For as noted above, I am not generally a rapid or vociferous reader.

So while Coben takes a somewhat new tack in his set-up for The Stranger, and winds up somewhere unusual, I can't deny turning the pages with ceaseless anticipation.

Based in New Jersey, as almost all of Coben's books are, the storyline opens with a married lawyer named Adam Price being told something troubling about his wife by a complete stranger.

This sets off a series of conversations, confrontations and events best left for anyone so inclined to uncover themselves.

While the narrative certainly kept me ensnared, and left me surprised, making this a @@@@ (out of 5) work I would recommend to anyone looking for a good, fast-paced thriller, a couple things left me less infatuated than I have been by other Coben works.

The core plot device, regarding the stranger who approaches the protagonist--and his reasons for doing so--just struck me as somewhat implausible. I have all the regard in the world for a writer like Coben having to come up with new angles in churning out a book or more per year, but something about this one just didn't feel as finely-tuned or compelling as others, which largely cover similar ground about family members or loved ones who go missing.

But also, part of why I like Coben's writing so much is that beyond penning expeditiously page-turning plots, he typically offers a number of observant and/or humorous insights along the way, about modern society, technology, cultural inconsistencies, etc.

There is definitely a bit of this in The Stranger, but again, not as much as I previously recall.

If, like me, you're a Coben devotee, there's no reason to skip The Stranger, and for the right price--including free from your local library--it's a respectable read for anyone.

Yet for Dave, and others who understandably prefer the cost and convenience of paperback, not only does the format of Missing You make it a logical next Coben read over The Stranger, qualitatively--IMO--it does as well.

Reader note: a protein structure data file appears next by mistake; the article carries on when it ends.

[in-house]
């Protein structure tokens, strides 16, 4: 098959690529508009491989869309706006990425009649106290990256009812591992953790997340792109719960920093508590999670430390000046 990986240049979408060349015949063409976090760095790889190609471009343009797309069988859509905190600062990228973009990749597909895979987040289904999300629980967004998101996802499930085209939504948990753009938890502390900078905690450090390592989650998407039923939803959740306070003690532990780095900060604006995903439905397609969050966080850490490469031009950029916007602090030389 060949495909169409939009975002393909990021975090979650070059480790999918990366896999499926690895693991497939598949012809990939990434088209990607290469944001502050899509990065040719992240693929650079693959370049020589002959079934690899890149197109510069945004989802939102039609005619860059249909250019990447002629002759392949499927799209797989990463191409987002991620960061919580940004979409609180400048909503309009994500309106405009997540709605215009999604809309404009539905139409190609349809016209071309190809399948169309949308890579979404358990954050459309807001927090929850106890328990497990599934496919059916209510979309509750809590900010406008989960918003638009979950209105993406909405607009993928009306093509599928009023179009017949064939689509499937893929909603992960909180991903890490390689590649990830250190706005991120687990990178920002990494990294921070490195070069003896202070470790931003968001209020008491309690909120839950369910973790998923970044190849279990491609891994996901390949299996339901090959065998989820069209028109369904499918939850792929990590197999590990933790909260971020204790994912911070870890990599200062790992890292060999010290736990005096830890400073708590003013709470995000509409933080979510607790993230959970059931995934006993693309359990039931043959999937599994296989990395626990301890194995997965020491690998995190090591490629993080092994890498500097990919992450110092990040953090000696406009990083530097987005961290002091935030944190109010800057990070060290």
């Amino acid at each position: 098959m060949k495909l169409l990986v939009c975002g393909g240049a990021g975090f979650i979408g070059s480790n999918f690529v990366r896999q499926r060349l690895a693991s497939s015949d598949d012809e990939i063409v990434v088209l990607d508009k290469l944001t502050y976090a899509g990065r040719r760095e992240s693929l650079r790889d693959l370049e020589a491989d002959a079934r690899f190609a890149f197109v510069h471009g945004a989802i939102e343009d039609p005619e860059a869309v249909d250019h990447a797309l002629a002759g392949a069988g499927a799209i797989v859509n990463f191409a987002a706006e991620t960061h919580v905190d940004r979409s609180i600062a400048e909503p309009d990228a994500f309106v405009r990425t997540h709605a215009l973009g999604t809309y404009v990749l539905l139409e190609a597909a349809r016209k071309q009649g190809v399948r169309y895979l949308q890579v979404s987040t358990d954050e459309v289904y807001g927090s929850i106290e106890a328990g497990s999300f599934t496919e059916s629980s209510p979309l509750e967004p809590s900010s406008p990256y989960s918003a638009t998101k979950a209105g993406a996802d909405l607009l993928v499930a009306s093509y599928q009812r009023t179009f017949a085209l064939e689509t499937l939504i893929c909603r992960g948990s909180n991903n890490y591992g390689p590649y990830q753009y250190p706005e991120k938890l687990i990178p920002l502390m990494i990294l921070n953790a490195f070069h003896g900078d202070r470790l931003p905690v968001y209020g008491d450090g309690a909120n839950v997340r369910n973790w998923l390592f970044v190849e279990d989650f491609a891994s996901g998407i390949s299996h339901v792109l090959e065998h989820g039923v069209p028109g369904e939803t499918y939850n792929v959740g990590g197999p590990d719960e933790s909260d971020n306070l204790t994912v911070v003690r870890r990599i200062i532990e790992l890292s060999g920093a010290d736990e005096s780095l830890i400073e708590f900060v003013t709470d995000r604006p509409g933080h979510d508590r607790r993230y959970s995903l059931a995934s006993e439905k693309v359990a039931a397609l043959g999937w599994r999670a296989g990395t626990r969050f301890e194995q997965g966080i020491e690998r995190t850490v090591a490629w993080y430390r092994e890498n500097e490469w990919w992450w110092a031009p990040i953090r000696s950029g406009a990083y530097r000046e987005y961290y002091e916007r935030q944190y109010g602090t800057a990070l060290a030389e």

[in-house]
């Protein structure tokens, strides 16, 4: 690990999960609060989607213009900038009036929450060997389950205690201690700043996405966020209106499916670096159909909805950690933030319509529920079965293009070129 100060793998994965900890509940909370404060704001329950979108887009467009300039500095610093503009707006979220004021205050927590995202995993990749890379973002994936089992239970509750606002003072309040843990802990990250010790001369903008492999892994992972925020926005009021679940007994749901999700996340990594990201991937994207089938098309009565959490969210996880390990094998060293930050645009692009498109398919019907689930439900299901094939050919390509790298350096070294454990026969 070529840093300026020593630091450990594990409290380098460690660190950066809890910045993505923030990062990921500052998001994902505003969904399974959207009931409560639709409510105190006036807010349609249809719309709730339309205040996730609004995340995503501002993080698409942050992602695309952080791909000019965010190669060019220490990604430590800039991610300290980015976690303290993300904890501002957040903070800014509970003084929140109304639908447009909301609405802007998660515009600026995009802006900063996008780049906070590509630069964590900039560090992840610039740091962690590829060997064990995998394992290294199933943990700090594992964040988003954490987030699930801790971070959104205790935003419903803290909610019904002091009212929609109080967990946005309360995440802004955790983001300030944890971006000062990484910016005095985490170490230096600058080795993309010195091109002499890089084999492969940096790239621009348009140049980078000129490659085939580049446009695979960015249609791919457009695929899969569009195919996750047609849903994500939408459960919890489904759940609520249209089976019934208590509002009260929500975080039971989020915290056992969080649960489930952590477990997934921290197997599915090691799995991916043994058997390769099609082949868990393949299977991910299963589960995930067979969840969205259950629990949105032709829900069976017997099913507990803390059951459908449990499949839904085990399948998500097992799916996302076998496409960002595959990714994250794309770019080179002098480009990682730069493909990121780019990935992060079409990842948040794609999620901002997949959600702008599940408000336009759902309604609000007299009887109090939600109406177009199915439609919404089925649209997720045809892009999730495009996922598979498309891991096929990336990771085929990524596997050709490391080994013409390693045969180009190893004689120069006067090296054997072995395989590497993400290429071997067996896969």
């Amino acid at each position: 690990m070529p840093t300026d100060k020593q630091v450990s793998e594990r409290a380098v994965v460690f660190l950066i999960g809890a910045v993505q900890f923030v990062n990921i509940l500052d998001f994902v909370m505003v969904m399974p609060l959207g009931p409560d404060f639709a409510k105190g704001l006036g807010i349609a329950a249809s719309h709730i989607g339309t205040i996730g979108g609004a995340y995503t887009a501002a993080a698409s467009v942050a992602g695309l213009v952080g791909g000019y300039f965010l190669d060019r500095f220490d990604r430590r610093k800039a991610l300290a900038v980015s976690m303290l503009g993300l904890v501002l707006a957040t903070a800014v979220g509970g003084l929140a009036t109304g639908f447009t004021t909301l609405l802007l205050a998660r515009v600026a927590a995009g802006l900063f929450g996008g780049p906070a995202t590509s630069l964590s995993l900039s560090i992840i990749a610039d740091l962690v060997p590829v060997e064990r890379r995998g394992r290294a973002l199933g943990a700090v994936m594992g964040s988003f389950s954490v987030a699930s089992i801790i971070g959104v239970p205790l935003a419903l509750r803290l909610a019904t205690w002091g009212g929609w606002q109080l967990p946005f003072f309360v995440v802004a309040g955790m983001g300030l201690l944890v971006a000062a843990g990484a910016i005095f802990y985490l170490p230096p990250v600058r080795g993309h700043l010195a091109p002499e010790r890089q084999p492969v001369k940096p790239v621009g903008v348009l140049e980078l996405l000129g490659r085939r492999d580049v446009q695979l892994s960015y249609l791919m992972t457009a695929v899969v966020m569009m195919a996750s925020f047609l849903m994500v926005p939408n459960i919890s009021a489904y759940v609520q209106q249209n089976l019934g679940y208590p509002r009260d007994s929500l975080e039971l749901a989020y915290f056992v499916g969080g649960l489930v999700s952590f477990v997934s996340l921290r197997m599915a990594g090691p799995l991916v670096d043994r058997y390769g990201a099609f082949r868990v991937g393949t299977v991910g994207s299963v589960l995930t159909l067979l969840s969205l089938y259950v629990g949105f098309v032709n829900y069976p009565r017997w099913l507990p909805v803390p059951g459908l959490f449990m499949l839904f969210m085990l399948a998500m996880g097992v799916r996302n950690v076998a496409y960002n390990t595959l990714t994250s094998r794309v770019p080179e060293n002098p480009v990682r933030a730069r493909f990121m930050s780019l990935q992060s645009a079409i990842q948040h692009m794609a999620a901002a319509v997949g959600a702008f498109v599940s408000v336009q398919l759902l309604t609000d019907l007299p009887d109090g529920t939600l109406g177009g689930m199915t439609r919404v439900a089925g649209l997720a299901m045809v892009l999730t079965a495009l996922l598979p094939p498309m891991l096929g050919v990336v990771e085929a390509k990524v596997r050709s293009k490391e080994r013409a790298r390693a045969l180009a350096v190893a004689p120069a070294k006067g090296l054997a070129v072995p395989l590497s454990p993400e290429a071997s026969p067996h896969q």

Missing You revolves around a female cop named Kat Donovan who sees a long-lost ex-fiancé on an online dating site and reaches out, thereby prompting a search that drives the narrative.

If you've never read any Harlan Coben, Missing You isn't a bad place to start, nor is The Stranger for that matter. But I think I would most recommend early stand-alone thrillers, Tell No One and Gone for Good, and any of the Myron Bolitar books, perhaps starting with the first one, Deal Breaker.

As reviewed here, I also really liked 2013's Six Years, which should be even less expensive in used paperback and on Kindle, as well as more immediately available at your local library or through the OverDrive e-book library app.

Even if not quite Coben's best, The Stranger was a fast, fun reminder of how much I enjoy my favorite contemporary author, at least in a thriller vein. And his--and Child's--books often jump-start my often all-too-languid reading, which is now focused on a book named by one source as the best of this decade, so far.

So perhaps another, more unique book review won't be all that far off. Not that, when it comes to my favorite things, I really mind being repetitive.

Tuesday, April 07, 2015

One More Day, in One More Place, 'Les Misérables' Amazes and Delights -- Chicago Theater Review

Theater Review

Les Misérables
Paramount Theatre, Aurora
Through April 26

Les Misérables isn't quite my all-time favorite Broadway musical.

That would be The Producers.

But not only is Les Miz my second favorite musical, I consider it the greatest musical ever created.

I have now seen it onstage 11 times, including on Broadway, in London's West End and on multiple national tours through Chicago.

The show continues to run in London as it has non-stop since 1985, and still doing boffo touring business--albeit of late with a somewhat revamped production--Les Misérables is again running on Broadway, where it originally ran from 1987 to 2003.

While original producer Cameron Mackintosh still retains the rights, and thus commercial control over the London, Broadway, touring and other "official" versions of Les Miz, since 2008 the show has been licensed for regional productions, meaning that local theaters that obtain the rights can stage Les Misérables on their own, rather than merely presenting Mackintosh's touring rendition. (There is also now a school version of Les Misérables, and I saw a stellar high school production a few years back.)

Photo Credit on all: Charles Osgood
Given that I saw official tour productions in Chicago as recently in 2011 & 2012, went to Les Miz in London in 2013 and could have seen the show in New York just over a week ago, it may seem not only unnecessary for me to see a regional version, but comparatively unsatisfying.

But not only do I love the music of Les Misérables enough to sufficiently (if not significantly) enjoy any well-sung version despite scaled-down scenery, two previous regional versions I've seen--in 2008 at the Marriott Theatre Lincolnshire and just last May at Drury Lane Oakbrook--have been so well performed and staged that they compare strongly in my memory against even Broadway and London renditions.

And the latest local production, at the Paramount Theatre in Aurora--a venue of a size, age and grandeur to rival those in New York, London and downtown Chicago--is absolutely majestic, with an ingenious new stage design to accompany excellent performances throughout.